The Swinging Eighteen Sixties

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Working up the council is very much a ‘Marmite’ thing, in the sense that if you don’t hate it, there’s something fucking wrong with you. My dislike stems not from doing what I am employed to do, but rather not being able to do what I am employed to do, which would mean immediately sacking the two thirds of my staff who are presumably only kept alive for their organs and who could easily be replaced with something more useful, like a balloon with a face drawn on it. It was a shambles there long before I arrived, mind. Just prior to starting, I was invited to a team meeting as an observer. It was the first such meeting in eight months, and quickly became a platform for staff to express their preferences for the ethnic minority they would rather have living next door to them, if push came to shove. After outlining the religious and cultural differences between various ‘types of Asians’ for the purposes of clarification, I can reveal that Hindus ‘seem the nicest’. After about an hour, they got bored, stood up, and left. Minutes of the meeting were taken, but I later dispensed with them.

Then again, I’m not about to live in the woods for three weeks surviving on tree bark and squirrels I’ve shot with a catapult like the Runton Confederate re-enactors, so that’s something. I seem to remember going over this a couple of years ago but, in case you are IMG_20161119_142737.jpgunfamiliar, the Confederates (‘the South’) are popularly perceived as fighting to preserve slavery during the American Civil War, which they sort of did and sort of didn’t. They were opposed by the Union (‘the North’) who are perceived as nice for fighting to end slavery which, again, they sort of did and sort of didn’t. In fact, the assumption all round was that the slaves would simply return to Africa following emancipation and, amid the general astonishment that they did not, the victorious North treated them much same as the Confederacy had done before all the bother. I am increasingly of the opinion that the African Americans pretty much emancipated themselves, albeit with the enabling legislative power of Congressional reform and a lot of dead non-African Americans. It is a contentious arguement, and I am sure it doesn’t need me wading into it.

Even without all the slavery and incessent fucking banjo music, I could never have been a Confederate, as they are too scruffy. ‘Anton’ could never have been a Confederate because he is black which, as you can imagine, might cause awkwardness. Anyway. We helped the Runton Confederates heft their tents, guns and paraphernalia into the woods where they will remain for the duration. We had to, really, as the field next to their encampment was wet and if we’d taken Joe’s van it would’ve left tyre tracks, detracting from the authenticity of the experience. That’s how hardcore these people are.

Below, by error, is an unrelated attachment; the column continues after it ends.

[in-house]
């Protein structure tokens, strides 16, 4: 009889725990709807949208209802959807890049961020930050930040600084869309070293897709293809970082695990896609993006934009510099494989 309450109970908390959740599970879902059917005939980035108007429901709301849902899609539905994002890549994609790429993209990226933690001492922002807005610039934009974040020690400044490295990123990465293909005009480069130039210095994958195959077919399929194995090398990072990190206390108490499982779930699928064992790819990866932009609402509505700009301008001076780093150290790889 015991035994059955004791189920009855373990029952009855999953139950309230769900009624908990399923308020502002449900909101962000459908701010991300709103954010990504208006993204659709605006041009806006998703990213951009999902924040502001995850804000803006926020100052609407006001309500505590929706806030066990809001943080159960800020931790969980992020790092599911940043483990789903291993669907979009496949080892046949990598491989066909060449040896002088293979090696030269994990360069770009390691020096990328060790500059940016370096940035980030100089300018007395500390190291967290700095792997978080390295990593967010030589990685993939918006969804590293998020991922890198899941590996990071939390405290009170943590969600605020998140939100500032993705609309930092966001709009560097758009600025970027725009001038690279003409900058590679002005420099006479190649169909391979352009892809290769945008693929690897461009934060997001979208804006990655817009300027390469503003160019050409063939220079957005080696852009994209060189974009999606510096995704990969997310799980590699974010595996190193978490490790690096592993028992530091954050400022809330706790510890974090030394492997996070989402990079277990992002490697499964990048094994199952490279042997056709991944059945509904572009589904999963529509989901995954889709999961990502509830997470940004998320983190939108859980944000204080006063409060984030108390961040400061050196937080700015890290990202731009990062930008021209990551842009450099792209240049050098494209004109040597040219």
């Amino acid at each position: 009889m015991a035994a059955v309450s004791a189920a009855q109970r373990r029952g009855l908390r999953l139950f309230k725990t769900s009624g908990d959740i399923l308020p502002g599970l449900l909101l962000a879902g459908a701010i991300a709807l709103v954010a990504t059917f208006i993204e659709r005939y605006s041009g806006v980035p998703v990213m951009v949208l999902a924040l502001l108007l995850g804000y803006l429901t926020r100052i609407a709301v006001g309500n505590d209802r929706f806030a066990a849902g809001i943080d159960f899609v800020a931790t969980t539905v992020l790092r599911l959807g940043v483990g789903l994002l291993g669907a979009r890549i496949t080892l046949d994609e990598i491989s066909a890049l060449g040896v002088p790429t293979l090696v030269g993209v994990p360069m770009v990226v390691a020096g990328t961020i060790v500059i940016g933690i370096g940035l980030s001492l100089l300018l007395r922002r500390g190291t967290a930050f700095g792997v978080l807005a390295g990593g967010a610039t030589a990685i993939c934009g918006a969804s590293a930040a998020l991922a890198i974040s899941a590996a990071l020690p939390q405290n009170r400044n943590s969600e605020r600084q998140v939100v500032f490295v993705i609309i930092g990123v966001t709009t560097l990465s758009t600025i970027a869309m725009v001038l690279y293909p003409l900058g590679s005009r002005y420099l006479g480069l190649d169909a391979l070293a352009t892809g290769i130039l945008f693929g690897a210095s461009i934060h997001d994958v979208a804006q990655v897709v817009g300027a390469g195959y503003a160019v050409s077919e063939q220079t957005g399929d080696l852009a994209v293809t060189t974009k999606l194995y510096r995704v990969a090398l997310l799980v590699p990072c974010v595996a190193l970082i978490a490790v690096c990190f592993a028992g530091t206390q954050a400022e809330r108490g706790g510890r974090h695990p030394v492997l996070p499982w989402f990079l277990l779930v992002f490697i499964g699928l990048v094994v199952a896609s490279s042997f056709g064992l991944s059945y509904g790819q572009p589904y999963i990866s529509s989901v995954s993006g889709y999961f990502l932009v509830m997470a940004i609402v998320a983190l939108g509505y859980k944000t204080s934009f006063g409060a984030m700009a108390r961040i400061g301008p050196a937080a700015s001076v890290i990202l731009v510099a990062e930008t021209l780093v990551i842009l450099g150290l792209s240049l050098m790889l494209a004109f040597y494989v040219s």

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Indeed, one of them said, in a lovely broad Norfolk accent somewhat at odds with his portrayal of a South Carolina infantryman that he would ‘heff ter gew hewme’ if that happened. They do, incidentally, practice their accents and speak like Huckleberry Hound within ten minutes of building a fire, boiling water over it, and brewing coffee from acorns and charcoal, which is also how Marmite is made. I think I’m right in saying that all their cutlery and pots are authentic, as is much of their equipment, including their conversation. While in character, they refer to nothing known or discovered after 1863, which sounds difficult but is actually very easy to do in Norfolk. It’s an impressive bit of role playing nonetheless.

Among other social and dietary experiments, two of the Confederates are gay and intend to explore how they might have gone about that sort of thing, if at all, in a deeply religious nineteenth century military formation. It’s certainly annoying in the twenty first century free market economy, because if we’d known beforehand Joe could’ve celebrated Pride by trebling thier fee and put a tiny rainbow flag up in the car park for a couple of days. Still, despite being the only for-profit organisation to miss a dungaree and leather cap wearing party boat of an opportunity to sell a heterosexual marketing interpretation of gay culture back to gay people, I remain a big fan of the re-enactors. Leaving the Runton Confederates to coat worming tablets in Marmite so that their dog will swallow them more easily – the purpose for which it was originally invented – we withdrew to the twenty first century and let the eighteen-sixties overtake them.

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Photards:

Donkeys hanging out. We do own some donkeys, although these are not they. What we should really do is open a donkey sanctuary at Runton and get rid of those ungrateful fuckers in the petting zoo.

Top inset: Running stock between markets, early morning in the East Yard, Camden Lock, a long time ago. I would often ferry stuff on the bike between Camden, Greenwich, Spitalfields and the Duke of Wellington public house, Toynbee Street, London E1. Pictured is Northern C3PO, ie Martin, a Leeds fan who sold jewellary next to us, and is currently trading in York. The Duke of Wellington fell victim to planning permission a couple of years ago, signalling the end of London.

Middle inset: Camden High Street from above the mezzanine gallery in the Lock Market. Not sure when this was taken – well, twenty six minutes past two, obviously – but the building work opposite suggests late 2016.

Lower inset: Joe during one of his occasional chubby phases when he has been able to hide food from his numerous children. This is at the Compleat Angler in Norwich, by the look of things.

One thought on “The Swinging Eighteen Sixties

  1. Pingback: Toddlers Who Swear | The Runton Diaries

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